How To Pick A PR (Public Relations) Agency

How To Pick A PR (Public Relations) Agency

This is a really difficult time for businesses from a publicity standpoint. A global pandemic, mass layoffs and a presidential election are taking up most of the media space, both online and offline.

What should a business owner, who is looking to get publicity for their business do? Should they keep their PR in-house, or should they go and hire a PR agency?

To answer that question, and talk more about how do you pick a public relations agency, I spoke to PR expert Karyn Martin from Golden Thread Agency.

Do you stay in-house with a PR team or a person or do you bring in a PR agency? There’s a number of factors to consider here in making that decision. Certainly budget, bandwidth… 

Whether you’ve got somebody in-house or an agency team or person, there’s a financial commitment there that you’re making to public relations.

Certainly I’ve been an agency person for decades and now I’ve stepped out on my own, and I’d like to think that the position that I’m in now I’m best suited to be helping clients make decisions like this, to suss it out based on those factors that we can look at.

And while I do think that financially it’s going to be probably less expensive to go with an in-house person, you have to look at the trade-offs for that.

One of the trade-offs is losing the technology resources that a PR agency has access too. If you manage your PR in-house, can you afford to invest in the tools needed to accurately measure the success of your PR efforts? That’s why you have agencies who spend tens of thousands of dollars, if not hundreds of thousands when you get to the bigger agencies on technology.

Hybrid Model

One popular option is to hire a consultant or small PR agency to work with internal teams. The Consultant or agency can develop the strategic approach and PR blueprint, that the inside team can then go and execute against.

Six Questions To Ask Before Hiring A PR Agency

1. Is there a fit?

Your PR agency is your voice to the outside world so who will be working on your account is critical. In a big agency, the top manager pitching the agency’s service may not be working directly with you. The agency may assign the job to less experienced professionals. Ask to meet all team members who will work on the account to examine their backgrounds and track records. Meeting all the personnel will give you an idea of the chemistry that will evolve between the agency and your business.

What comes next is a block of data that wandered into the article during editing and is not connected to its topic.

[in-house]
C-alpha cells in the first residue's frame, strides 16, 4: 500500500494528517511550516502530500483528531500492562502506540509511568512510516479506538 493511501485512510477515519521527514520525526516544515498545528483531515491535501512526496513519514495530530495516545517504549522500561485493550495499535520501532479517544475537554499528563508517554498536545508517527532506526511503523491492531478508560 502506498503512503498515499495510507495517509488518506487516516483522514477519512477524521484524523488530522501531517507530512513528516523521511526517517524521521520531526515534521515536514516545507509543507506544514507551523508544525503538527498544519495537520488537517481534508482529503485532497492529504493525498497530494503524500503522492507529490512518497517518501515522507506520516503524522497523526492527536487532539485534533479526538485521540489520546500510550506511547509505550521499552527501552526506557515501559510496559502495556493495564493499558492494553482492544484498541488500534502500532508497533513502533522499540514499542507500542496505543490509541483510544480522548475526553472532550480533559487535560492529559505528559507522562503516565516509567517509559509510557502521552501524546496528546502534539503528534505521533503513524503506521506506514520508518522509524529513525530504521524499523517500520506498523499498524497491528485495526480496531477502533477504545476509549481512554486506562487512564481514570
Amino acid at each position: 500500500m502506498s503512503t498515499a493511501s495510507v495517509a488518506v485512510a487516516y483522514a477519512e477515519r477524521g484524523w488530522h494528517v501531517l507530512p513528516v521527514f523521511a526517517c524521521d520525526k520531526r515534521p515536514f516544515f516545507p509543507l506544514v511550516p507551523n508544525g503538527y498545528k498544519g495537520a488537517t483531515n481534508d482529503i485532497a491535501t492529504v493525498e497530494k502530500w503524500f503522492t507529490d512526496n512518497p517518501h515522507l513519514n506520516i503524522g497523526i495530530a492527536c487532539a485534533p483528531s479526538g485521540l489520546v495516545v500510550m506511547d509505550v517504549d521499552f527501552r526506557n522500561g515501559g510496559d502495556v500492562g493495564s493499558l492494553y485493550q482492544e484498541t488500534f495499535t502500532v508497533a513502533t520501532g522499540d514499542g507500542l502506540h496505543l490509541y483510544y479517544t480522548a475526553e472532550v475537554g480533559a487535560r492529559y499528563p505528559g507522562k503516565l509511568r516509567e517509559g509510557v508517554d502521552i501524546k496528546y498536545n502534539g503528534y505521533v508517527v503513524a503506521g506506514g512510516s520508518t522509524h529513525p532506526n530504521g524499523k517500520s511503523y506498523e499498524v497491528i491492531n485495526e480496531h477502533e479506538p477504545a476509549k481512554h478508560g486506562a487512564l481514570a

2: Big agency versus small agency?

There are advantages to both small and large agencies. Small pr agencies offer direct, personal service. Small firms are usually more flexible on pricing. The individuals who actually do the work are usually the same individuals who pitched you. Larger firms usually operate in teams that offer more viewpoints, varied talents and experience, flexibility and manpower. They usually take on clients with larger budgets.

3: Agency and Industry Experience.

Does the PR agency have proven experience and results working with similar companies to yours? A PR agency that has experience in your vertical will be able to get results quicker, than someone who has not worked in your market before. Beware of conflicts of interest if other clients are direct competitors, and agencies that cannot differentiate your company from competitors in the sector.

4: Media Connections

Has the agency achieved the type of media placements that you expect to get across print, broadcast and online media? Is the agency well-versed in managing remote media interviews?

5: How do you incorporate social and digital media in your PR campaigns?

PR is now closely integrated with social media. Look for a PR agency or consultant who is familiar with these trends and, more importantly, knows how to harness them for PR. Ask for specific examples of how they’ve used digital or social to help a client reach their goals.

6: How do you measure success?

How will you and the agency measure success? Learning what metrics they prefer will help gauge their PR measurement abilities. High-quality PR agencies now use PR metrics such as share of voice, message resonance and changes in brand sentiment over time.

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